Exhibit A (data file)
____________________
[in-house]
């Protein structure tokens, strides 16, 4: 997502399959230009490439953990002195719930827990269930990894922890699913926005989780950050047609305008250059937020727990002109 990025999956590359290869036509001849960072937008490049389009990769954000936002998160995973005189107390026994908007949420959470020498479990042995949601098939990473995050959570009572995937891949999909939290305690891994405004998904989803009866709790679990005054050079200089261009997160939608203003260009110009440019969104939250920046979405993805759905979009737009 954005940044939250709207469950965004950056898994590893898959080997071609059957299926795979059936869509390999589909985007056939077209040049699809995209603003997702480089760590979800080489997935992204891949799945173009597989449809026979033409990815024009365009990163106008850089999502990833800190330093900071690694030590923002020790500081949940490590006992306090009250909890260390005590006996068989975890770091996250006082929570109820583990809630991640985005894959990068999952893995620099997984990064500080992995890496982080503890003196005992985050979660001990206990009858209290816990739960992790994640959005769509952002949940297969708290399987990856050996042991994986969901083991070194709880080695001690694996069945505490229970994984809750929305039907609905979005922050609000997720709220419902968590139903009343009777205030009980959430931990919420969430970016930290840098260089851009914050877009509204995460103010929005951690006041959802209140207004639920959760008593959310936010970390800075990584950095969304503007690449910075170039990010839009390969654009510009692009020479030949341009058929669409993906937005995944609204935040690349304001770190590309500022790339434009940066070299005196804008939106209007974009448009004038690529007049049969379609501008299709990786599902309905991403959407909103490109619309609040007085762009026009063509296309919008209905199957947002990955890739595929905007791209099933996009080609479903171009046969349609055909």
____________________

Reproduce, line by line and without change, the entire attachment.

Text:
[in-house]
């Protein structure tokens, strides 16, 4: 997502399959230009490439953990002195719930827990269930990894922890699913926005989780950050047609305008250059937020727990002109 990025999956590359290869036509001849960072937008490049389009990769954000936002998160995973005189107390026994908007949420959470020498479990042995949601098939990473995050959570009572995937891949999909939290305690891994405004998904989803009866709790679990005054050079200089261009997160939608203003260009110009440019969104939250920046979405993805759905979009737009 954005940044939250709207469950965004950056898994590893898959080997071609059957299926795979059936869509390999589909985007056939077209040049699809995209603003997702480089760590979800080489997935992204891949799945173009597989449809026979033409990815024009365009990163106008850089999502990833800190330093900071690694030590923002020790500081949940490590006992306090009250909890260390005590006996068989975890770091996250006082929570109820583990809630991640985005894959990068999952893995620099997984990064500080992995890496982080503890003196005992985050979660001990206990009858209290816990739960992790994640959005769509952002949940297969708290399987990856050996042991994986969901083991070194709880080695001690694996069945505490229970994984809750929305039907609905979005922050609000997720709220419902968590139903009343009777205030009980959430931990919420969430970016930290840098260089851009914050877009509204995460103010929005951690006041959802209140207004639920959760008593959310936010970390800075990584950095969304503007690449910075170039990010839009390969654009510009692009020479030949341009058929669409993906937005995944609204935040690349304001770190590309500022790339434009940066070299005196804008939106209007974009448009004038690529007049049969379609501008299709990786599902309905991403959407909103490109619309609040007085762009026009063509296309919008209905199957947002990955890739595929905007791209099933996009080609479903171009046969349609055909």